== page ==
Randomized phase 2 study of GMI-1070 in SCD: reduction in time to resolution of vaso-occlusive events and decreased opioid use | oneSCDvoice
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scientific articles

Randomized phase 2 study of GMI-1070 in SCD: reduction in time to resolution of vaso-occlusive events and decreased opioid use

key information

source: Blood

year: 2015

authors: Telen MJ, Wun T, McCavit TL, De Castro LM, Krishnamurti L, Lanzkron S, Hsu LL, Smith WR, Rhee S, Magnani JL, Thackray H

summary/abstract:

Treatment of vaso-occlusive crises (VOC) or events in sickle cell disease (SCD) remains limited to symptom relief with opioids. Animal models support the effectiveness of the pan-selectin inhibitor GMI-1070 in reducing selectin-mediated cell adhesion and abrogating VOC. We studied GMI-1070 in a prospective multicenter, randomized, placebo-controlled, double-blind, phase 2 study of 76 SCD patients with VOC. Study drug (GMI-1070 or placebo) was given every 12 hours for up to 15 doses. Other treatment was per institutional standard of care. All subjects reached the composite primary end point of resolution of VOC. Although time to reach the composite primary end point was not statistically different between the groups, clinically meaningful reductions in mean and median times to VOC resolution of 41 and 63 hours (28% and 48%, P = .19 for both) were observed in the active treatment group vs the placebo group. As a secondary end point, GMI-1070 appeared safe in acute vaso-occlusion, and adverse events were not different in the two arms. Also in secondary analyses, mean cumulative IV opioid analgesic use was reduced by 83% with GMI-1070 vs placebo (P = .010). These results support a phase 3 study of GMI-1070 (now rivipansel) for SCD VOC. This trial was registered at www.clinicaltrials.gov as #NCT01119833.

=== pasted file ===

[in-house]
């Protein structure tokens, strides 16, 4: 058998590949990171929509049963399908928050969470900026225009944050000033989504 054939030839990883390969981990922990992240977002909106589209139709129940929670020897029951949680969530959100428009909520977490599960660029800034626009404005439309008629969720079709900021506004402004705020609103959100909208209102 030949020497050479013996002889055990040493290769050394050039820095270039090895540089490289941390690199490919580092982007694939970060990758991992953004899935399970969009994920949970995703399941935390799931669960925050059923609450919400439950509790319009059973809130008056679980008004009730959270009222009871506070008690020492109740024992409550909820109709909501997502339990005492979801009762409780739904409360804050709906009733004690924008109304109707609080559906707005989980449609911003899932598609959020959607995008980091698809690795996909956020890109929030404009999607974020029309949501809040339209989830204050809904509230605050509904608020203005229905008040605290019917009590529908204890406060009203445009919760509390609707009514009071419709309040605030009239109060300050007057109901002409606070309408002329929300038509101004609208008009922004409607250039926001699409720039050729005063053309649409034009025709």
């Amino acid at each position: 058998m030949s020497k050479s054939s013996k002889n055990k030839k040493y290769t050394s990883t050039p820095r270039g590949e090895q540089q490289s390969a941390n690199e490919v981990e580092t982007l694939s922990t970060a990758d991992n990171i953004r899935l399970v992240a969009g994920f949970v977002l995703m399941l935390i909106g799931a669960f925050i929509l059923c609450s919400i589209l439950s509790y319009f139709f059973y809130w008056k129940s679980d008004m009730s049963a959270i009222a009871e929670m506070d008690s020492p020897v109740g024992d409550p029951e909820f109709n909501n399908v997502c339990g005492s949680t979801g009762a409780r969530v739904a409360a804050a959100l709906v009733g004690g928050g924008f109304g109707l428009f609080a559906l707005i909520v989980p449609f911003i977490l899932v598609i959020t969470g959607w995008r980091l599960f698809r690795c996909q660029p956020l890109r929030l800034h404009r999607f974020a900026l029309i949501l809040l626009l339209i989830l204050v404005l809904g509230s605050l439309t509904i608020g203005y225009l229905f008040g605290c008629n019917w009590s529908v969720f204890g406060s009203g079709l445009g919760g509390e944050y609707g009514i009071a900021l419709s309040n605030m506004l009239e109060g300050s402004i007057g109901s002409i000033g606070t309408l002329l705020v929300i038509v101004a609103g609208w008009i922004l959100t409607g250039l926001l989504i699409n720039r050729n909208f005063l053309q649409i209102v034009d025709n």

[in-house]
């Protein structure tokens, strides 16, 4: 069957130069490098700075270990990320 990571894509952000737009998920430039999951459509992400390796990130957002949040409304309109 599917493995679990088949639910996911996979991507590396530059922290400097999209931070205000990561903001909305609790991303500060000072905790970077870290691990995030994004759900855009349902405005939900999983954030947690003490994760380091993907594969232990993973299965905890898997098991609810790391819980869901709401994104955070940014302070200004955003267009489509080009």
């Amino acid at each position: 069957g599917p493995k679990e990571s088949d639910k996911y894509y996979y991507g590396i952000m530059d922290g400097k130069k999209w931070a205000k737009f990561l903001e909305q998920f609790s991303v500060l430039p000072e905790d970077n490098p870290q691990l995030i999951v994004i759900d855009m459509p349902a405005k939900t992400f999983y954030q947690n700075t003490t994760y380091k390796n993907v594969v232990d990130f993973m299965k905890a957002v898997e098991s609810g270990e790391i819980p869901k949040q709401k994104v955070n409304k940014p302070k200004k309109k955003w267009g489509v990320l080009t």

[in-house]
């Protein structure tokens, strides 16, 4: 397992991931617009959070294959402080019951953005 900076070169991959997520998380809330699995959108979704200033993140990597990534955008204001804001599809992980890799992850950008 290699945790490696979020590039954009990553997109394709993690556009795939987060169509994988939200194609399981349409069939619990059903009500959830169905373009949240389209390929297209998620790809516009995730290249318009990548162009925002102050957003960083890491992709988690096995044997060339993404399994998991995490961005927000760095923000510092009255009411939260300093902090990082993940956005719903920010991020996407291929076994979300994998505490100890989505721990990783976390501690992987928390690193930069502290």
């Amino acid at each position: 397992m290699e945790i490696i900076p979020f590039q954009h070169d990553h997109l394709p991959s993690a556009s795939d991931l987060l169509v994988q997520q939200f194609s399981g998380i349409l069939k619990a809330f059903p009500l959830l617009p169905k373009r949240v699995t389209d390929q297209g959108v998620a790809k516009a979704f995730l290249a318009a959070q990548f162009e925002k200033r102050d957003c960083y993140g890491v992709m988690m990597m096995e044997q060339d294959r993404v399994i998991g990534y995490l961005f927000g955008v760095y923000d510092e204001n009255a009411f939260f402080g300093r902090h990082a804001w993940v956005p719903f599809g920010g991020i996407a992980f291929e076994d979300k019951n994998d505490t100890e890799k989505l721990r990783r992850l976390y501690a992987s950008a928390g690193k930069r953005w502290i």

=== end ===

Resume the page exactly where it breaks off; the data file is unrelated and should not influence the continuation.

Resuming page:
organization: Duke University, Durham, NC; University of California Davis Medical Center and VA Northern California Health Care System, Sacramento, CA; University of Texas Southwestern Medical Center, Dallas, TX; University of Pittsburgh, Pittsburgh, PA; Emory University School of Medicine, Atlanta, GA; Johns Hopkins School of Medicine, Baltimore, MD; University of Illinois, Chicago, IL; Virginia Commonwealth University, Richmond, VA; Rho, Inc., Chapel Hill, NC; GlycoMimetics, Inc., Gaithersburg, MD

DOI: 10.1182/blood-2014-06-583351

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